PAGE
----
More motorists are smoking marijuana on the road than ever before, according to new data released on Friday by the National Highway Traffic Safety Administration of the U.S. Department of Transportation. The agency stated that rates of driving while high have increased by 50 percent in the past seven years.

Their data shows that 12.6 percent of drivers stopped at roadside surveys had the drug in their system in 2014 compared with 8.6 percent of motorists in 2007. Overall, about one in five drivers who were stopped tested positive for at least one drug -- an increase from 16.3 percent in 2007.

In a separate study, the NHTSA tried to characterize the risk that drugs posed to drivers and their fellow motorists. The agency compared drivers that had been involved in crashes over a 20-month period in Virginia Beach, Virginia, to those which had avoided any accidents. Researchers found that marijuana users were 25 times more likely to be in an accident than those who did not use the drug. By comparison, drunk drivers were four times more likely to crash than sober drivers.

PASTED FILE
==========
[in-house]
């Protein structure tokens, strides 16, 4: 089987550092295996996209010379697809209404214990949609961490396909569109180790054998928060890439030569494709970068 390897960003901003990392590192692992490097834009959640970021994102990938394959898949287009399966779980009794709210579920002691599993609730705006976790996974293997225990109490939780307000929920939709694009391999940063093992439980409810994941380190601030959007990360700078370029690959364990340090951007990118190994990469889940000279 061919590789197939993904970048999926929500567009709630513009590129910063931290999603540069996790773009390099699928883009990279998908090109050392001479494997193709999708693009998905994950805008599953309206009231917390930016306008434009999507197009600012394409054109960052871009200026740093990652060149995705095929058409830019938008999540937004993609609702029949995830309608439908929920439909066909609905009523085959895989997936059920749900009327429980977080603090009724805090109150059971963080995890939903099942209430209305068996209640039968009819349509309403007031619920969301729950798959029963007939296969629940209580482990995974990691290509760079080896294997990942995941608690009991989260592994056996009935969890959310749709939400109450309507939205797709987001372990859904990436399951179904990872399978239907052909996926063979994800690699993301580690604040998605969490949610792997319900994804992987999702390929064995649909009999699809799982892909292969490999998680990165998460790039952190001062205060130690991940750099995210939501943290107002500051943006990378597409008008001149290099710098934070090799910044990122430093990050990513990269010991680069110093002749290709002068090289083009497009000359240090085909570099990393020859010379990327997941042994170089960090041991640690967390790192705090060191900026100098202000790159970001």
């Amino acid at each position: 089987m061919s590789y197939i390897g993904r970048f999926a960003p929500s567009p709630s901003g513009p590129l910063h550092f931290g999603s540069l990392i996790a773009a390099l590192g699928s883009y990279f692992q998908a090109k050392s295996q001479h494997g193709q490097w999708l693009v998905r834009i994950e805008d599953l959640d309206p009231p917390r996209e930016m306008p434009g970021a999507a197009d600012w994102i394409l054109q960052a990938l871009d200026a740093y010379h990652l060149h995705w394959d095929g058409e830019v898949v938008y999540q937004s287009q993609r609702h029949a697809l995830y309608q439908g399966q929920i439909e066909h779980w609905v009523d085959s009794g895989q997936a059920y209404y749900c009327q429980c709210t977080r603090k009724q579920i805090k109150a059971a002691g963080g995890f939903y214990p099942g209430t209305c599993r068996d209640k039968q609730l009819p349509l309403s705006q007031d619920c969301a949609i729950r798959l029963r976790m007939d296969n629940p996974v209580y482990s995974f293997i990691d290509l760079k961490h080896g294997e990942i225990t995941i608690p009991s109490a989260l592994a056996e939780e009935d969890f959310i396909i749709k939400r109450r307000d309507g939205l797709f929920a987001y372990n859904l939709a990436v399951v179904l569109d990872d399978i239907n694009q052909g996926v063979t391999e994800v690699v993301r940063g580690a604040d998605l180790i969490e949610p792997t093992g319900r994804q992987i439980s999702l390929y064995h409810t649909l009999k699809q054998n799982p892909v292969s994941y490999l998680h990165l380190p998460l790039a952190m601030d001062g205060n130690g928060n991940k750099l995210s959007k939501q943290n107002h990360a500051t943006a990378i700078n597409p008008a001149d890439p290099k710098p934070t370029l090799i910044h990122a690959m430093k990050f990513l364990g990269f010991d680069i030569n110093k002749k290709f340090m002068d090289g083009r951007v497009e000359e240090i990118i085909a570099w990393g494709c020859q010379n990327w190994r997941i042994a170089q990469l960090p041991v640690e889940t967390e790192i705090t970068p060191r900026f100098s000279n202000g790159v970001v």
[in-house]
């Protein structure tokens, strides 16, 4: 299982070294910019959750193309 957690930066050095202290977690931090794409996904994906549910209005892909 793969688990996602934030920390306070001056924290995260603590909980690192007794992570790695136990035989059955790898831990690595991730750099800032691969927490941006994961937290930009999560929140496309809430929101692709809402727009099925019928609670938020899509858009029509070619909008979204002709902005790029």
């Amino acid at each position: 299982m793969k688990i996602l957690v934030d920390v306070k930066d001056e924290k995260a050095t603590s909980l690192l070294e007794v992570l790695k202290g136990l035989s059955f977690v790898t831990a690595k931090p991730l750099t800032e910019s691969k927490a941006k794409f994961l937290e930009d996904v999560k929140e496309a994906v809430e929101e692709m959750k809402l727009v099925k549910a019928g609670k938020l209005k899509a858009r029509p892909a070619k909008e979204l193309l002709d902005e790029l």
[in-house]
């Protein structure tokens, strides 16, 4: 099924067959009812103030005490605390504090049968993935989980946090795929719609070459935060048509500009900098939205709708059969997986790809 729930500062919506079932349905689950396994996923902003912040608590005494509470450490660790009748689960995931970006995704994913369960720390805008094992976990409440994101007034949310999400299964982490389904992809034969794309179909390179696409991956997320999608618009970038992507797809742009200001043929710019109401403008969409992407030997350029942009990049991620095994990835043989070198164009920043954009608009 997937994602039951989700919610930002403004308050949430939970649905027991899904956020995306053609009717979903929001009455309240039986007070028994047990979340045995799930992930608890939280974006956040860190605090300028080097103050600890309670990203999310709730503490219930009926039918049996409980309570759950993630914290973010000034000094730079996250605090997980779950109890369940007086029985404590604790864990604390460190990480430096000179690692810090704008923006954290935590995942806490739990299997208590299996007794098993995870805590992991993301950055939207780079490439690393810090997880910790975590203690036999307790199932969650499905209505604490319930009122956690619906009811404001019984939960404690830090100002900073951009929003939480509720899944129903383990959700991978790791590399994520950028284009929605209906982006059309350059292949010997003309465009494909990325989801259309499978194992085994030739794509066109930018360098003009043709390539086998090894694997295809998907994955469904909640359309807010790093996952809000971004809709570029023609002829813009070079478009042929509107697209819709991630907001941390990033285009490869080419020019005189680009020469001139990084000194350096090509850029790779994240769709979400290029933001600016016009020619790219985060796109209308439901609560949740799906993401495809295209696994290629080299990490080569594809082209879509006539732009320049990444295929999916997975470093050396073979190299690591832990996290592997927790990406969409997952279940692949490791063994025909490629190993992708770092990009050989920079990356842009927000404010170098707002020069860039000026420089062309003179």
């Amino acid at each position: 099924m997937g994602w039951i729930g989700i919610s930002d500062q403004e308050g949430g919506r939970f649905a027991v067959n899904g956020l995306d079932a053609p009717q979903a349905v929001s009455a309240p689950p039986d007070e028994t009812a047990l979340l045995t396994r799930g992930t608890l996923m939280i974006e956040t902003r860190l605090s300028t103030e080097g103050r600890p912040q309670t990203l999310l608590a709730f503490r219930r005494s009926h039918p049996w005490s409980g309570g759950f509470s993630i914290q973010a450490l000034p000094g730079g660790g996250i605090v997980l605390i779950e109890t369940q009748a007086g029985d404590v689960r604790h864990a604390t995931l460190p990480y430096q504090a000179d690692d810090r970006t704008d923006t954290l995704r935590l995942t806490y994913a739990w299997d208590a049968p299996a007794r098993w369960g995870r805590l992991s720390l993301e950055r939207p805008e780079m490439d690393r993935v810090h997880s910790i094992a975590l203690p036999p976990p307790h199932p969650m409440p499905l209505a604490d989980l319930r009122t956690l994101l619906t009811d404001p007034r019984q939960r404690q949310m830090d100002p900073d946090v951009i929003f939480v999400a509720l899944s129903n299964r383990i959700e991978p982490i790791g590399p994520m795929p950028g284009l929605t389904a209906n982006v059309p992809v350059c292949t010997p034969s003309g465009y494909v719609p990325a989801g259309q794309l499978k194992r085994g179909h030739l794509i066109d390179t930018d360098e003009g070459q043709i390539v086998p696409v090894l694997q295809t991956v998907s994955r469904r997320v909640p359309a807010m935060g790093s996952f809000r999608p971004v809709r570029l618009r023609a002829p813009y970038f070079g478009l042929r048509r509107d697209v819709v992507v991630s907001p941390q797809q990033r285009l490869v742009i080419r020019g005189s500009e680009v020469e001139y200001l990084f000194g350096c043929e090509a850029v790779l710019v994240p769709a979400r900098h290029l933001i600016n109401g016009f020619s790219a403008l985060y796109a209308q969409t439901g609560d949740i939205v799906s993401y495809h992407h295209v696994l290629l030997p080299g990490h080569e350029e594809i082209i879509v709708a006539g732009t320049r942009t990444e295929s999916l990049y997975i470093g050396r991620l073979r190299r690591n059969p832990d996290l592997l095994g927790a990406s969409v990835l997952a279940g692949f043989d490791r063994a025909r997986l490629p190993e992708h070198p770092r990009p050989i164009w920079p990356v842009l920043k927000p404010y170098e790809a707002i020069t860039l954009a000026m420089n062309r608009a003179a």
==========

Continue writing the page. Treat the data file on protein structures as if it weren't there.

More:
However, the researchers also noted that the increased risk of a crash was heavily correlated with other factors, too, like age and gender, and said that these may be greater determinants of an accident than drug use. Next, the agency plans to conduct a study in Washington state, where it's legal to use recreational marijuana, to clarify their findings.  

The same study that measured higher rates of marijuana use among motorists also showed that drunk driving on America’s roads has dropped significantly, with about 30 percent fewer impaired drivers behind the wheel as compared with 2007. When measured against original survey data from 1973, the rate of drunk driving has dropped by almost 80 percent. Last year, about 8.3 percent of drivers had consumed alcohol before driving but only 1.5 percent of them blew a 0.08 or higher for breath alcohol concentration on a breathalyzer test, putting them above the legal limit.

“America made drunk driving a national issue and while there is no victory as long as a single American dies in an alcohol-related crash, a one-third reduction in alcohol use over just seven years shows how a focused effort and cooperation among the federal government, states and communities, law enforcement, safety advocates and industry can make an enormous difference,” NHTSA Administrator Mark Rosekind says in a statement.

The NHTSA conducted roadside surveys at 300 sites last year and paid 9,000 drivers for their voluntary and anonymous participation to record rates of drug use and drunk driving.